Atomic Energy Agency.

    We see these signatures all the time from many events and sources, and I

    would be worried if we did not see this Fukushima signature because that

    would imply we were not doing our jobs. Or that we did not understand

    oceanic circulation (Woods Hole Oceanographic Institution).

    Moreover, weve been expecting to see this trace radioactivity for two years.

    Its been foreshadowed by trace amounts in fish, and was first picked up in

    tuna off the coast of San Diego in the excellent work done by Professor

    Nicholas Fisher and co-workers (Proceedings of the National Academy of

    Sciences).

    Much worse than radiation, is the biologicals attached to the Fukushima

    Flotsam floating over from Japan as a result of the tsunami. These are being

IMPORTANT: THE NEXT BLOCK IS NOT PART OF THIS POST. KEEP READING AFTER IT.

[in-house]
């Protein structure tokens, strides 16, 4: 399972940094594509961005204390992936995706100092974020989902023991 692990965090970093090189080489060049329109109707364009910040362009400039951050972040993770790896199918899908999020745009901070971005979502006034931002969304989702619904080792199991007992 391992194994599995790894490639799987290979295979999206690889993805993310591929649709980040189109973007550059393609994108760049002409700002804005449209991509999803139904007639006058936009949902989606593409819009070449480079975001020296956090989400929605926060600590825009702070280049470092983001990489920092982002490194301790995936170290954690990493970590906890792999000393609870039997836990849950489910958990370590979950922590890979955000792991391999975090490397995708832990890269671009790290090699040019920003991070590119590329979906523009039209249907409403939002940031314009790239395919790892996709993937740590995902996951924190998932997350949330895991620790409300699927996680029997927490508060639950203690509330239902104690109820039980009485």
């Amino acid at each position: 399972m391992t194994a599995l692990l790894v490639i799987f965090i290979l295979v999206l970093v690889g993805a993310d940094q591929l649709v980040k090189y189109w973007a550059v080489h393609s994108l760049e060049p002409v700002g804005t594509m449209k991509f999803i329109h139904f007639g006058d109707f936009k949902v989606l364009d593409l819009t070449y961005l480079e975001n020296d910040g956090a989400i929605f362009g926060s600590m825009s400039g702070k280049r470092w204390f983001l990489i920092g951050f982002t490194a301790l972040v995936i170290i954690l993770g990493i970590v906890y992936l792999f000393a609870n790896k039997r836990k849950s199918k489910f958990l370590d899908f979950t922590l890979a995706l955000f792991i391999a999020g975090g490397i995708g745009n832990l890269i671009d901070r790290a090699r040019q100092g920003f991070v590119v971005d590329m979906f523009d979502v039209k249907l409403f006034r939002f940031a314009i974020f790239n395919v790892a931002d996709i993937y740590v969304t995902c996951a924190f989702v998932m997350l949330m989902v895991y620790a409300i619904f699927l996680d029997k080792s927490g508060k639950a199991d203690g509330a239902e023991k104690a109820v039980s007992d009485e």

burned, or otherwise biologically sanitized, in an attempt to stop invasive

    species from causing ecological harm (The Oregonian).

    Let me be really, really clear there is no concern whatsoever that

    radioactivity from Fukushima could ever harm America. The levels of

    radioactivity are too low by the time they leave the area around the crippled

    power plant. Even if the entire Fukushima site slid into the ocean, it wouldnt

    raise Cs concentrations above trace levels in the ocean at large, let alone

    anywhere near drinking water standards, this far away.

    The global variations of Cs-137 in seawater is beautifully described by

    researchers at the Woods Hole Oceanographic Institution, particularly Dr.

    Ken Buesseler, as seen in the accompanying figure (Cs-137 Ocean Map).

    Radioactivity in water is measured in units of Becquerels per cubic meter of

    water, or Bq/m3. A Bq is the disintegration of a single nucleus in a second. It

    takes 37 billion Bq to make one Curie (Ci).

    The background level of radiation in seawater varies around the world but is

    very low, averaging about 14 Bq/m3. It results overwhelmingly from naturally